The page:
Thursday, 7 February 2008

One reason most banks have not been panicking about the growth in sub-prime debt is that there's a new instrument for hedging against default by big-name creditors. But price signals currently being sent by the credit default swap (CDS) market are generally more pessimistic than those from equities, even in the same companies. And the rising price of CDSs has led to fears that big banks – and those lending to them - may have viewed this as an easy way to insure against default, leading to more reckless lending than if the insurance had not been available.
What it is
An agreement by a bondholder to make scheduled payments to another party, who pays out if the bond is subject to a rescheduling or default. Payment is linked to the fall in the bond's resale price after the adverse event, and is not made if the event does not occur. The swap, written (and resaleable) in the over-the-counter derivatives market, offers a form of insurance against default, transferring risk to a specialist writer of CDSs.
The market has grown rapidly, with CDSs issued against an estimated $45,000 billion worth of bonds in the six months to June, as banks use them to hedge their exposure, especially when lending to customers with credit ratings below the top investment grade.
The recent behaviour of CDSs suggests a misalignment between the expectations of equity and debt investors, and in pricing on their respective markets. That rings alarm bells, because such misalignments have tended to precede big stock market corrections – including the recently commemorated Crash of 87.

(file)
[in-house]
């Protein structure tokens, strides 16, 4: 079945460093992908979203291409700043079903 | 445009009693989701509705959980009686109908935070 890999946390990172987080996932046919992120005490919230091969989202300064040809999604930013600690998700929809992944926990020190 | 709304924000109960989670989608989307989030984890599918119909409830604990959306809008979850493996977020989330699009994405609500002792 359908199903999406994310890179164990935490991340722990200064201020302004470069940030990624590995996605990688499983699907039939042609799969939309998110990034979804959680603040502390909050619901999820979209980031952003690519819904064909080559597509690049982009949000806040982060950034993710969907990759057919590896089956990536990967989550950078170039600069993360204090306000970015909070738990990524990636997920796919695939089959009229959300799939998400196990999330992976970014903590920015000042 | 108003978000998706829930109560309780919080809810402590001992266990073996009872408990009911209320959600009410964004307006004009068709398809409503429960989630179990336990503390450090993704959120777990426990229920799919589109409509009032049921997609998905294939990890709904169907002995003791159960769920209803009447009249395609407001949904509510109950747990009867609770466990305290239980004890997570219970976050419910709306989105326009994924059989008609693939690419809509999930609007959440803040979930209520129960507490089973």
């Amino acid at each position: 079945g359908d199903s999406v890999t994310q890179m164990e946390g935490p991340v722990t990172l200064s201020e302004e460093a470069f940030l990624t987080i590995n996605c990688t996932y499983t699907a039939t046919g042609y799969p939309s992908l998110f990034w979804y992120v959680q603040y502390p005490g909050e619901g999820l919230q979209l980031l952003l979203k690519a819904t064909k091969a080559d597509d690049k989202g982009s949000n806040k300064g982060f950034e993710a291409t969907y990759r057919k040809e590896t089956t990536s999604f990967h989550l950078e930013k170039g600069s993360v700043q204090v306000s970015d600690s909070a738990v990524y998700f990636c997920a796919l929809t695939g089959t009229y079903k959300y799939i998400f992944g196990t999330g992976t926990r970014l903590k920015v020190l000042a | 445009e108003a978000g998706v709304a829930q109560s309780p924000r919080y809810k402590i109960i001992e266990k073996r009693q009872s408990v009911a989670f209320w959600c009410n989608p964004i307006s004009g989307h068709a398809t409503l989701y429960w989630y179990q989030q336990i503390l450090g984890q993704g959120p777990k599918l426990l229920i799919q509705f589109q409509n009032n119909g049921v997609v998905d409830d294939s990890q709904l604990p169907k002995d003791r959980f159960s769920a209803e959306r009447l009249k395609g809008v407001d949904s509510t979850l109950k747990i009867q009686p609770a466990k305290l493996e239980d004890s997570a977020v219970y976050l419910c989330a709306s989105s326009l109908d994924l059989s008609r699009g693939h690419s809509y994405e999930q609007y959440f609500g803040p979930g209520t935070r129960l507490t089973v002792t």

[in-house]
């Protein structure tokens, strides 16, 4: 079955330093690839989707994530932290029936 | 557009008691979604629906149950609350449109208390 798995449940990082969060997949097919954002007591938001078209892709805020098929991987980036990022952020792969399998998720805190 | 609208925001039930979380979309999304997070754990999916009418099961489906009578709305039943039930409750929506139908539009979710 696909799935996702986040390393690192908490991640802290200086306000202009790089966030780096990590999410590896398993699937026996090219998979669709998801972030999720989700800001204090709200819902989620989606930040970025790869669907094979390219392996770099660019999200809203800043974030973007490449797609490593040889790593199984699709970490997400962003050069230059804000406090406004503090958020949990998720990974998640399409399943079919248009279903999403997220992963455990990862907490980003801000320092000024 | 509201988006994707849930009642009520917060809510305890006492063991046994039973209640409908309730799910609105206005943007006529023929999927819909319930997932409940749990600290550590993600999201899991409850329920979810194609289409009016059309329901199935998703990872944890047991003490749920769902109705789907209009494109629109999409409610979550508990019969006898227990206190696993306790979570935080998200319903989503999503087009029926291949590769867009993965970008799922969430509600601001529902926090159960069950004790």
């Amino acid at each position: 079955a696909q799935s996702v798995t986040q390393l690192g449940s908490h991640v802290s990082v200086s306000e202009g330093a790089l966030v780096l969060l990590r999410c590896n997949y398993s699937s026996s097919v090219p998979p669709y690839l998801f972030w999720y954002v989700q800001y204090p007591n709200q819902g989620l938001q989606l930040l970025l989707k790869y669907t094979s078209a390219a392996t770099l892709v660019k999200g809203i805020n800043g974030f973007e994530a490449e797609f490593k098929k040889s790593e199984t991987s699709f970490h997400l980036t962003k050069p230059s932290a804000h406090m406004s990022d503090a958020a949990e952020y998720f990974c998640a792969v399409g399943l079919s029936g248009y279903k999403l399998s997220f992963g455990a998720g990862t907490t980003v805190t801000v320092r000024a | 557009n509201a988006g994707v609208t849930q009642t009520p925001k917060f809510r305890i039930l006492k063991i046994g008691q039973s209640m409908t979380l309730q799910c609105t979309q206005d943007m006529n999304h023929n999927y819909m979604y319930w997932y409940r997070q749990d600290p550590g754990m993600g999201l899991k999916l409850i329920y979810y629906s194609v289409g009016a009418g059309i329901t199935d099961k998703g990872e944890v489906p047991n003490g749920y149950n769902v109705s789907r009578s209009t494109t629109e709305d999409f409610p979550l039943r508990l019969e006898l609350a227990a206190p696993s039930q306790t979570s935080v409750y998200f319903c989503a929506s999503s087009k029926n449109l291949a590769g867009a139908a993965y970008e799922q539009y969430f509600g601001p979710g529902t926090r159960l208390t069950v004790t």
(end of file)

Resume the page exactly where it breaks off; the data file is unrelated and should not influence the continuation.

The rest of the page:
The price of CDSs has been rising, on both sides of the Atlantic. That means lenders are seeing a rising risk of default on the bonds they buy. It contrasts with the expectation of share buyers, who have been bidding share prices to near-record levels in New York, London and elsewhere, implying an expectation of rising profitability.
Demand for CDSs has risen because more bondholders and bank lenders want to insure themselves against repayment difficulties – and because speculators who expect more defaults have piled into the market, amplifying its upward movement. One reason some analysts fear that US banks’ bad news won’t be confined to Q3 2007, despite the big write-offs recently reported, is that some may successfully have disguised the extent of their sub-prime losses by buying instruments – including CDSs - that take default risk off the balance sheet.
As CDS investors tend to hold cash covering only the riskiest portion of a company’s debt, they can be forced to raise more capital at short notice if a fall in the debt price goes deeper and wider than anticipated. Credit research group Creditsights calculated last month that adverse debt market price movements "could cause market flows of up to $345bn of CDS protection buying should unwind provisions be triggered." Unwinding is a problem because the market for credit swaps has become substantially more liquid than that for many of the underlying bonds.
In an ironic piece of market feedback, CDSs can be subjected to the same sort of packaging as the collateralised debt obligations (CDOs) whose collapse in value started the present apprehension in the bond markets. Where large corporations issue senior debt with a very high credit rating and other debt with lower ratings, it is possible to sell a CDS in an AAA-rated corporation which actually covers lower-grade tranches with higher default risk.



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